London

New collaboration hopes to improve mental health care for Indigenous people

Biigajiiskaan Indigenous Pathways to Mental Wellness strives to provide culturally safe and specialized care for Indigenous people with serious mental illness, addictions and concurrent disorders. 

Traditional ways will be integrated with modern mental health care

The Biigajiiskaan program, a collaboration between Atlohsa Family Healing Services and St. Joseph's Health Care, gives individuals access to Indigenous practices, like ceremony, drum circles and smudging. Some of the elements of these practices are seen in this photo, taken at Atlohsa's Resting Space in downtown London. (Alana Lees/Resting Space)

A new program and partnership between Atlohsa Family Healing Services and St. Joseph's Health wants to improve Indigenous peoples' experiences with mental health services in the region.

Announced Wednesday, Biigajiiskaan Indigenous Pathways to Mental Wellness will provide culturally safe and specialized care for Indigenous people with serious mental illness, addictions and concurrent disorders. It will work on a referral basis. 

Raymond Deleary, executive director of Atlohsa Family Healing Services, said they've already started to connect with people both inside and outside the hospital setting.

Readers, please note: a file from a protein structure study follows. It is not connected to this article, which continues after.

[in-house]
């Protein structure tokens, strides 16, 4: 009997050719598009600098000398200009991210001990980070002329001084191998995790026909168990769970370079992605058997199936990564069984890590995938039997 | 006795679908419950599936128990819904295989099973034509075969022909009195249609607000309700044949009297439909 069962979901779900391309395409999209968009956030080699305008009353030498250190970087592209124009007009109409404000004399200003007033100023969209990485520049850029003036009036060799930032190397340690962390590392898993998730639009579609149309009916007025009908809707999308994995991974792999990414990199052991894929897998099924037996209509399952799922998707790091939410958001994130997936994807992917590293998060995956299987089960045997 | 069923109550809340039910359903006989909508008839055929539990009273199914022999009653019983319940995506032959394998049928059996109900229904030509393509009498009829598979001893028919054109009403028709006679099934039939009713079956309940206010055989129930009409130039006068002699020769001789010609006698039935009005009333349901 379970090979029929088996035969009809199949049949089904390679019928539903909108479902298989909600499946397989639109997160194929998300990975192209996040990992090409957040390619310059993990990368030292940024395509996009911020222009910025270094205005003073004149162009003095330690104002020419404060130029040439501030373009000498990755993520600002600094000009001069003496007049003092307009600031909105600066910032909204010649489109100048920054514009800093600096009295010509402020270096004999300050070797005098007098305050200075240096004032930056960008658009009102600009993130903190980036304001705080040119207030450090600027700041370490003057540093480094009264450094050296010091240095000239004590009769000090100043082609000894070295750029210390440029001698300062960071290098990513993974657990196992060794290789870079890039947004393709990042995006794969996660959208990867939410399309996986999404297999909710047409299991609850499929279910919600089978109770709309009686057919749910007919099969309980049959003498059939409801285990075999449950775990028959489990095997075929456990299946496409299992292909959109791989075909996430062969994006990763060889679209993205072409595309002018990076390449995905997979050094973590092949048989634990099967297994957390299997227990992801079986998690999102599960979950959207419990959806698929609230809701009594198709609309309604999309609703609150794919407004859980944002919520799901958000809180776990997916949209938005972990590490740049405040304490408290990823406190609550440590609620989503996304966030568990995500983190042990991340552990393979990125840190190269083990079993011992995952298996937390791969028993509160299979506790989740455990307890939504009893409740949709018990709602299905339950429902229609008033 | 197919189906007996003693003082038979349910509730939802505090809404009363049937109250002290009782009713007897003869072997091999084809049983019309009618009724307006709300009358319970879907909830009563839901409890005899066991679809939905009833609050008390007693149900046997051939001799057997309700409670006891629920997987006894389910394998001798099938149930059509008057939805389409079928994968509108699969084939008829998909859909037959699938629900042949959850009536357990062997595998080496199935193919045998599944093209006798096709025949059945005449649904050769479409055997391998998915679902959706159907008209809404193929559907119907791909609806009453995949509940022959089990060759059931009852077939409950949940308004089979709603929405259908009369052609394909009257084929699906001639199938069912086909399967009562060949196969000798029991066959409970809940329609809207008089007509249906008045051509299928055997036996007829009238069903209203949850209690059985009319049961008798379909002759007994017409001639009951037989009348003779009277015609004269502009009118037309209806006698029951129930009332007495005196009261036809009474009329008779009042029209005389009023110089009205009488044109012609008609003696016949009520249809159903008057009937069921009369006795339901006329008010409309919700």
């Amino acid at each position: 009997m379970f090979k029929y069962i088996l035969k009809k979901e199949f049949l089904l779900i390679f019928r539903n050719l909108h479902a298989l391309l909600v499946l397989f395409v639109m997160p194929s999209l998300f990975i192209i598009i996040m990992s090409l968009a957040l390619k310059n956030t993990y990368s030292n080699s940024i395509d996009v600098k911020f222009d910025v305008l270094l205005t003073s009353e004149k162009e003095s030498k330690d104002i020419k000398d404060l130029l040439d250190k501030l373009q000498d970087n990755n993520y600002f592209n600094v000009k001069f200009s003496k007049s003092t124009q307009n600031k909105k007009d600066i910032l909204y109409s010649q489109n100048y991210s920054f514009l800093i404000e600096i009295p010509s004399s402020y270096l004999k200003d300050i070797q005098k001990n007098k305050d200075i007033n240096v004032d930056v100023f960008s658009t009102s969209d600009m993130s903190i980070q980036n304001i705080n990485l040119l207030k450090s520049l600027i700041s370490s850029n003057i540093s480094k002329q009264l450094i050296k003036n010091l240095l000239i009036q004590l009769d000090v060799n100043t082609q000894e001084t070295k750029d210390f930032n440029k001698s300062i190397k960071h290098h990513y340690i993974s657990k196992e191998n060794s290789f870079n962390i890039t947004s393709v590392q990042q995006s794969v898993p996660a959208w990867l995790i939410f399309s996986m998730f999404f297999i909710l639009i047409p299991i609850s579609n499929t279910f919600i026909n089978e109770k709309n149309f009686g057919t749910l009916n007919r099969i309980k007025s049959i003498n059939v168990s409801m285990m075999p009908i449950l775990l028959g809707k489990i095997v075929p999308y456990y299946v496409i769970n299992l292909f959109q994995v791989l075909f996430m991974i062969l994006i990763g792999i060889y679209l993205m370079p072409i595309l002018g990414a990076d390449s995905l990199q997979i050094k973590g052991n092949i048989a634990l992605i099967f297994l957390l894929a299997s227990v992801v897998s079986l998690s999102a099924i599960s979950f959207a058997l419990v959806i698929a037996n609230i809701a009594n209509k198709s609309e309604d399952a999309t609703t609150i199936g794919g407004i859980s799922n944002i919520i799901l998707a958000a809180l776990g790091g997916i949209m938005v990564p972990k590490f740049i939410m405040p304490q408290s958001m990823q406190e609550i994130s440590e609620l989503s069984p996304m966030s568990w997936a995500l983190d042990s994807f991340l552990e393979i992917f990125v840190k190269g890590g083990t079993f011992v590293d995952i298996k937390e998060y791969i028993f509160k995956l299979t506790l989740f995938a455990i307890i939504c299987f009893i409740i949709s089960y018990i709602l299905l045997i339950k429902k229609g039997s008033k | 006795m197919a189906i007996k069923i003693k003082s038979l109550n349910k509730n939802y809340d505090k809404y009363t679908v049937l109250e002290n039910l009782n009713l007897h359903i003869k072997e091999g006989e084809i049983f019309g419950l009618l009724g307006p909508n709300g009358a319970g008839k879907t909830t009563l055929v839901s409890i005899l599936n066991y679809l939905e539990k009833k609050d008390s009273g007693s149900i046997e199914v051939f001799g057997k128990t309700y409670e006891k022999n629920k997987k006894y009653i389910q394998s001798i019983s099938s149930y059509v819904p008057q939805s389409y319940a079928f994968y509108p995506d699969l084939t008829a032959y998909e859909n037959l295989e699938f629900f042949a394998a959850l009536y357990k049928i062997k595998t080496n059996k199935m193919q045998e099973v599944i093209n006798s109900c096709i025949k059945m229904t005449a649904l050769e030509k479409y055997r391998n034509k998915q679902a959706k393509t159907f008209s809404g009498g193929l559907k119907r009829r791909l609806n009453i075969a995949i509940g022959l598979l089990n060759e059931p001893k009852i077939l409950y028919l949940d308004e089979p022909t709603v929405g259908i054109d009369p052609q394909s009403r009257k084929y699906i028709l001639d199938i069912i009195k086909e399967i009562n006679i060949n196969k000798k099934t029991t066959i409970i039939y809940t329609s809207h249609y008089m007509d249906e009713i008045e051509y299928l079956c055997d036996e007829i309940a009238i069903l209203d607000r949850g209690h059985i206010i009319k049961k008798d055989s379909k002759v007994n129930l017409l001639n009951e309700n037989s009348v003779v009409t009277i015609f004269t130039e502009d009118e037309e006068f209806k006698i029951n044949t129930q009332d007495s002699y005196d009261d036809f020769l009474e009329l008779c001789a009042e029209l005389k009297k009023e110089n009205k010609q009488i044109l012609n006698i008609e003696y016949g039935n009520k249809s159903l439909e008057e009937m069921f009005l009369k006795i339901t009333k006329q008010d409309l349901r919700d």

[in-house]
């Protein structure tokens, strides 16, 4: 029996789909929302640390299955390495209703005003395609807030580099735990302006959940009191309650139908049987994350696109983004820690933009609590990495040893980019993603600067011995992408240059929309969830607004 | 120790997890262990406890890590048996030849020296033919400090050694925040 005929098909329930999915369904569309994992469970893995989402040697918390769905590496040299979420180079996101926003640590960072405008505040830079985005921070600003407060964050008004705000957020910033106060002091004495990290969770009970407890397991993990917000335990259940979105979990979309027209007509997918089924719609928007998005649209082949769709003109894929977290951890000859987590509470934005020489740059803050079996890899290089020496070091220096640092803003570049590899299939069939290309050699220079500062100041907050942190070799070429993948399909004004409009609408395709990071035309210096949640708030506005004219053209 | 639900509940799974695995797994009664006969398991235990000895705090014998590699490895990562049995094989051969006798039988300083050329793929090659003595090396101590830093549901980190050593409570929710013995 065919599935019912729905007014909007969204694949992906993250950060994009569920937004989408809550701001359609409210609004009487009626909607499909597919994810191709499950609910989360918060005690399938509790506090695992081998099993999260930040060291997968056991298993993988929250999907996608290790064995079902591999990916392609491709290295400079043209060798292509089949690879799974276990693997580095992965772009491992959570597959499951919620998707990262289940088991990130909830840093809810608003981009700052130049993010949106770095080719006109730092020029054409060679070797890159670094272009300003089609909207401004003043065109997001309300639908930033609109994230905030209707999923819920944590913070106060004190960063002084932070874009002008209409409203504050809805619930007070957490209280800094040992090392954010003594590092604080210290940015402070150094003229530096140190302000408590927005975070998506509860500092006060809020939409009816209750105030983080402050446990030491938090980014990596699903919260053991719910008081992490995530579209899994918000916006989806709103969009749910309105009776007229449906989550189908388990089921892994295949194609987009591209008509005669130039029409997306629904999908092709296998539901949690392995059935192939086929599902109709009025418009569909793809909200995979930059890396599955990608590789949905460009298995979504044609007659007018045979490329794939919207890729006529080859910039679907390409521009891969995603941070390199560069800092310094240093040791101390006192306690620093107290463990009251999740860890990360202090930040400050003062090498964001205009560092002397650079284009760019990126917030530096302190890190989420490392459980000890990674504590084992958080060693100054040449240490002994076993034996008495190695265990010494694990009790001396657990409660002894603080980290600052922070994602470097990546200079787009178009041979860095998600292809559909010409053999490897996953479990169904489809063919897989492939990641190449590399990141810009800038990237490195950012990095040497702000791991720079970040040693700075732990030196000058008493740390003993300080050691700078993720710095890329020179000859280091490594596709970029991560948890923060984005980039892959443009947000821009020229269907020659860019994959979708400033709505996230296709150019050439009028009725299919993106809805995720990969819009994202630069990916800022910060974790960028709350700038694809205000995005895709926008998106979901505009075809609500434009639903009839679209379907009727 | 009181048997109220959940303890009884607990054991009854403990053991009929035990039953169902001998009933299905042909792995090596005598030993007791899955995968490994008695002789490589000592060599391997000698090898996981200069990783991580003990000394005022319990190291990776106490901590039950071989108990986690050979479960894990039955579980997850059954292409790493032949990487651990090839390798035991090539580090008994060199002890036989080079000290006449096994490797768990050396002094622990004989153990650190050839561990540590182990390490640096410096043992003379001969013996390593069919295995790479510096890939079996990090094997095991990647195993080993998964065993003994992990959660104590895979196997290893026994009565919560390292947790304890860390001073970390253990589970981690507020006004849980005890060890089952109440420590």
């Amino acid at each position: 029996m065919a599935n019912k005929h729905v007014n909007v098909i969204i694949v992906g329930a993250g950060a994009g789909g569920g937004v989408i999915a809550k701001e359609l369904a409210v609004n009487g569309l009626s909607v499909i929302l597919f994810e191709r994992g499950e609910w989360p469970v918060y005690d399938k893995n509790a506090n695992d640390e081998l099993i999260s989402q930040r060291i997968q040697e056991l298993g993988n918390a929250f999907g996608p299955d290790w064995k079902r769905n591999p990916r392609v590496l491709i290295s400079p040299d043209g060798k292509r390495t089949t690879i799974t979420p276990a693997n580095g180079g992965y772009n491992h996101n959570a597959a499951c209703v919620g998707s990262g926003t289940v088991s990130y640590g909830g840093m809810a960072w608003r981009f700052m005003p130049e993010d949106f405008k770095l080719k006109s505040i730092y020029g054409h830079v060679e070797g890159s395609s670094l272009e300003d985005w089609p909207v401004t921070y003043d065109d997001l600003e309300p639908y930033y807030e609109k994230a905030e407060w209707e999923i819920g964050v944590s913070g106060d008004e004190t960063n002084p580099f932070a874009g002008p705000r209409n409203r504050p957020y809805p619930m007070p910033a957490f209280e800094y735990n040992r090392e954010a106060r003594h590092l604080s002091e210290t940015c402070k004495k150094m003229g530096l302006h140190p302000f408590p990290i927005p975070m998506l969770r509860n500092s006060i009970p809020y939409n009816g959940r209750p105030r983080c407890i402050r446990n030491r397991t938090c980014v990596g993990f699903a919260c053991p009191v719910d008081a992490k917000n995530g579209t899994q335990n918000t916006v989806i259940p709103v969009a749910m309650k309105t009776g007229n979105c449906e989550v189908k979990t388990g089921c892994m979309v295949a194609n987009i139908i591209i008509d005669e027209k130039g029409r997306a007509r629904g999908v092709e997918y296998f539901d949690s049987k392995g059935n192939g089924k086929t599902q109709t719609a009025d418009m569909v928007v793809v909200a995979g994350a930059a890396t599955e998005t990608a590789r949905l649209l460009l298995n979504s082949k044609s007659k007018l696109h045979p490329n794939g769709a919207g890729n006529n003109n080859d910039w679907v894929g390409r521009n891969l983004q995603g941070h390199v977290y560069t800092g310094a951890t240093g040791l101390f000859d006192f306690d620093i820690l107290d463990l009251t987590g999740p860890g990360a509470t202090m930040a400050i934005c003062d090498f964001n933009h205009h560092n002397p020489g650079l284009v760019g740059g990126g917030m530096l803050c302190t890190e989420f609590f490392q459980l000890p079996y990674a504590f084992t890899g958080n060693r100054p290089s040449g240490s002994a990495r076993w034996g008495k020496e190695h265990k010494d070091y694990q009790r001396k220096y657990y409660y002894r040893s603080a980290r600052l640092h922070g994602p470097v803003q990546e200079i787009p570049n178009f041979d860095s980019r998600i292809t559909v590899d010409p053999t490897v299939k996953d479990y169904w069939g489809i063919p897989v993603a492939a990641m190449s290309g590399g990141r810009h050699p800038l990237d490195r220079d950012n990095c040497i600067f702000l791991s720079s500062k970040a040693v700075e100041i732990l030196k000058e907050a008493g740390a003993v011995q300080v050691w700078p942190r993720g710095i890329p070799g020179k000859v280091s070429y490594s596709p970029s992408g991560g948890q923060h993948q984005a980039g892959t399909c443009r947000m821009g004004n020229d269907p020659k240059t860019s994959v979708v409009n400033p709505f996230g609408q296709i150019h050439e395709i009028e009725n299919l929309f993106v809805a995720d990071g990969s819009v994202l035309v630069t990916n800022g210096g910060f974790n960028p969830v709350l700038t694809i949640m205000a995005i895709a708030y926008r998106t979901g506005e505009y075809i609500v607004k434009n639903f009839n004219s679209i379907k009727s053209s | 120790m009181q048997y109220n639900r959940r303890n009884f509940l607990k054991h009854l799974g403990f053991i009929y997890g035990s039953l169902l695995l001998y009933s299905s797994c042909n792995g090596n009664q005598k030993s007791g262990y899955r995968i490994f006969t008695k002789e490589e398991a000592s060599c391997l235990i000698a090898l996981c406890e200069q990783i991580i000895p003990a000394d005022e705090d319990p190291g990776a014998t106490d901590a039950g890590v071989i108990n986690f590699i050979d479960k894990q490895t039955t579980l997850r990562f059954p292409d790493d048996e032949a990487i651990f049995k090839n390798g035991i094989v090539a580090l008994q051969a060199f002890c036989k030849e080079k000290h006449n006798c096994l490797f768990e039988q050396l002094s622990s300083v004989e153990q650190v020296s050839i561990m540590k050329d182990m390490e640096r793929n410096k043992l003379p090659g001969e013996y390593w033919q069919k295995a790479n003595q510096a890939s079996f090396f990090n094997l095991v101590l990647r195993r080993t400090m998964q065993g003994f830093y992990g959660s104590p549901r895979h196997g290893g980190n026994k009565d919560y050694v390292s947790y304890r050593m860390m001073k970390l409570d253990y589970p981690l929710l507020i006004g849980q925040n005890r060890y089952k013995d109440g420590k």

"We feel like it's already made quite a bit of an impact," he said. "People who traditionally have been stigmatized in receiving hospital support and also dealing with racism and inequalities and services will feel much more inclined to reach out for the support they need in the moment."

One feature of the program is a healing space at Parkwood Institute. There's also an Indigenous-led mobile outreach team, the opportunity for traditional Indigenous practices like healing circles, ceremony, smudging and drum circles, and education opportunities for health care workers. 

The Biigajiiskaan team also has a knowledge carrier, which Deleary said is very unique in a hospital setting. 

"We lean on our knowledge carriers, our elders, because they are our healers, our medicine people. These are people with the most amount of wisdom, because they've walked on this earth the longest, and so we've incorporated that into the team."

Suicide rates 5x higher for Indigenous youth

Atlohsa and St. Joseph's are collaborating on the program in the spirit of Truth and Reconciliation, according to a joint media release that also acknowledges the history of colonization and institutional trauma that has led to the loss of language, culture and a sense of safety and community. 

Jodi Younger, the vice president of patient care and quality at St. Joseph's, said in a statement that there's an urgent need for traditional healing programs. 

"We know that the rate of mental illness and addictions among Indigenous people is more than double that of non-Indigenous individuals in Canada … and suicide rates among Indigenous youths are five times higher."

The program's services are available to inpatients, outpatients and community outreach clients of St. Joseph's Mental Health Care Program. People across Middlesex-London and St. Thomas-Elgin can also be referred to the program through Atlohsa.

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